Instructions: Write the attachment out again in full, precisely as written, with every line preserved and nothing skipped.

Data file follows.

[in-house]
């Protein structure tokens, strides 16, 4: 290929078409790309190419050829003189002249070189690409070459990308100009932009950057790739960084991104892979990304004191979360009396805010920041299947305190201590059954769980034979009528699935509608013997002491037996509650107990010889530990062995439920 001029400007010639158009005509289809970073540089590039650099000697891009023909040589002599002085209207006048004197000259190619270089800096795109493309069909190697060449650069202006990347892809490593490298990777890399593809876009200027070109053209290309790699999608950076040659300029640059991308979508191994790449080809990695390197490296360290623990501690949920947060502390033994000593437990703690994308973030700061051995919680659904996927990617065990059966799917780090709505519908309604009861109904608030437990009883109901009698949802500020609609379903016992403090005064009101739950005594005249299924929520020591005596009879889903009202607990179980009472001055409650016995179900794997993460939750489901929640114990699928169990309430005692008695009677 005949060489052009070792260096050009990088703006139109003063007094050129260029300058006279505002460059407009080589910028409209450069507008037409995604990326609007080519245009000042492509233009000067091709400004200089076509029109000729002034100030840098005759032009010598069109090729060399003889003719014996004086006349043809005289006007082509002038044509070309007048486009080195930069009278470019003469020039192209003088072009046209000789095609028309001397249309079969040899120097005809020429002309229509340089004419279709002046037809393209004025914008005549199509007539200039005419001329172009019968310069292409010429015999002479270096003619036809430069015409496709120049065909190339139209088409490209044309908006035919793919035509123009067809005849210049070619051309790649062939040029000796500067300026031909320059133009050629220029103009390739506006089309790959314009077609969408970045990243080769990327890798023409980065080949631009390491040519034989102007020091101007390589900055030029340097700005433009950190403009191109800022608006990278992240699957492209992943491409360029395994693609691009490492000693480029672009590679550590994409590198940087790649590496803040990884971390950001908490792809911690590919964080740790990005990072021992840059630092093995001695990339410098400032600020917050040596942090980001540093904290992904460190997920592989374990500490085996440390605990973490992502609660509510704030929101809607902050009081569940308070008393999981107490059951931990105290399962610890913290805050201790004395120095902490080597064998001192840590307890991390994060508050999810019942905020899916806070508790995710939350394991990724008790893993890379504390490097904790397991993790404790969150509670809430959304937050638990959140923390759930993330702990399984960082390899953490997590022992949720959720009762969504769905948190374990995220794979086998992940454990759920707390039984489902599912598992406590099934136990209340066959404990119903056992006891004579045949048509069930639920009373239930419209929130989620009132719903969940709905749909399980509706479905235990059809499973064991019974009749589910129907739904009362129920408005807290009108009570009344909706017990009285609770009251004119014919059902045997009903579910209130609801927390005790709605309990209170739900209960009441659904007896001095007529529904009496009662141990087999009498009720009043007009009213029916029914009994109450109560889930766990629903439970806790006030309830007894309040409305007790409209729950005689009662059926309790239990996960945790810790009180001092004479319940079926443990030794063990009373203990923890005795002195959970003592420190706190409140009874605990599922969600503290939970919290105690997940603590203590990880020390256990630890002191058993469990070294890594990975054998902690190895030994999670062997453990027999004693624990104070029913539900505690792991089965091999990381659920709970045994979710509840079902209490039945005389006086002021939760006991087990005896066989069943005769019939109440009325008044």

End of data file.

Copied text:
[in-house]
């Protein structure tokens, strides 16, 4: 290929078409790309190419050829003189002249070189690409070459990308100009932009950057790739960084991104892979990304004191979360009396805010920041299947305190201590059954769980034979009528699935509608013997002491037996509650107990010889530990062995439920 001029400007010639158009005509289809970073540089590039650099000697891009023909040589002599002085209207006048004197000259190619270089800096795109493309069909190697060449650069202006990347892809490593490298990777890399593809876009200027070109053209290309790699999608950076040659300029640059991308979508191994790449080809990695390197490296360290623990501690949920947060502390033994000593437990703690994308973030700061051995919680659904996927990617065990059966799917780090709505519908309604009861109904608030437990009883109901009698949802500020609609379903016992403090005064009101739950005594005249299924929520020591005596009879889903009202607990179980009472001055409650016995179900794997993460939750489901929640114990699928169990309430005692008695009677 005949060489052009070792260096050009990088703006139109003063007094050129260029300058006279505002460059407009080589910028409209450069507008037409995604990326609007080519245009000042492509233009000067091709400004200089076509029109000729002034100030840098005759032009010598069109090729060399003889003719014996004086006349043809005289006007082509002038044509070309007048486009080195930069009278470019003469020039192209003088072009046209000789095609028309001397249309079969040899120097005809020429002309229509340089004419279709002046037809393209004025914008005549199509007539200039005419001329172009019968310069292409010429015999002479270096003619036809430069015409496709120049065909190339139209088409490209044309908006035919793919035509123009067809005849210049070619051309790649062939040029000796500067300026031909320059133009050629220029103009390739506006089309790959314009077609969408970045990243080769990327890798023409980065080949631009390491040519034989102007020091101007390589900055030029340097700005433009950190403009191109800022608006990278992240699957492209992943491409360029395994693609691009490492000693480029672009590679550590994409590198940087790649590496803040990884971390950001908490792809911690590919964080740790990005990072021992840059630092093995001695990339410098400032600020917050040596942090980001540093904290992904460190997920592989374990500490085996440390605990973490992502609660509510704030929101809607902050009081569940308070008393999981107490059951931990105290399962610890913290805050201790004395120095902490080597064998001192840590307890991390994060508050999810019942905020899916806070508790995710939350394991990724008790893993890379504390490097904790397991993790404790969150509670809430959304937050638990959140923390759930993330702990399984960082390899953490997590022992949720959720009762969504769905948190374990995220794979086998992940454990759920707390039984489902599912598992406590099934136990209340066959404990119903056992006891004579045949048509069930639920009373239930419209929130989620009132719903969940709905749909399980509706479905235990059809499973064991019974009749589910129907739904009362129920408005807290009108009570009344909706017990009285609770009251004119014919059902045997009903579910209130609801927390005790709605309990209170739900209960009441659904007896001095007529529904009496009662141990087999009498009720009043007009009213029916029914009994109450109560889930766990629903439970806790006030309830007894309040409305007790409209729950005689009662059926309790239990996960945790810790009180001092004479319940079926443990030794063990009373203990923890005795002195959970003592420190706190409140009874605990599922969600503290939970919290105690997940603590203590990880020390256990630890002191058993469990070294890594990975054998902690190895030994999670062997453990027999004693624990104070029913539900505690792991089965091999990381659920709970045994979710509840079902209490039945005389006086002021939760006991087990005896066989069943005769019939109440009325008044």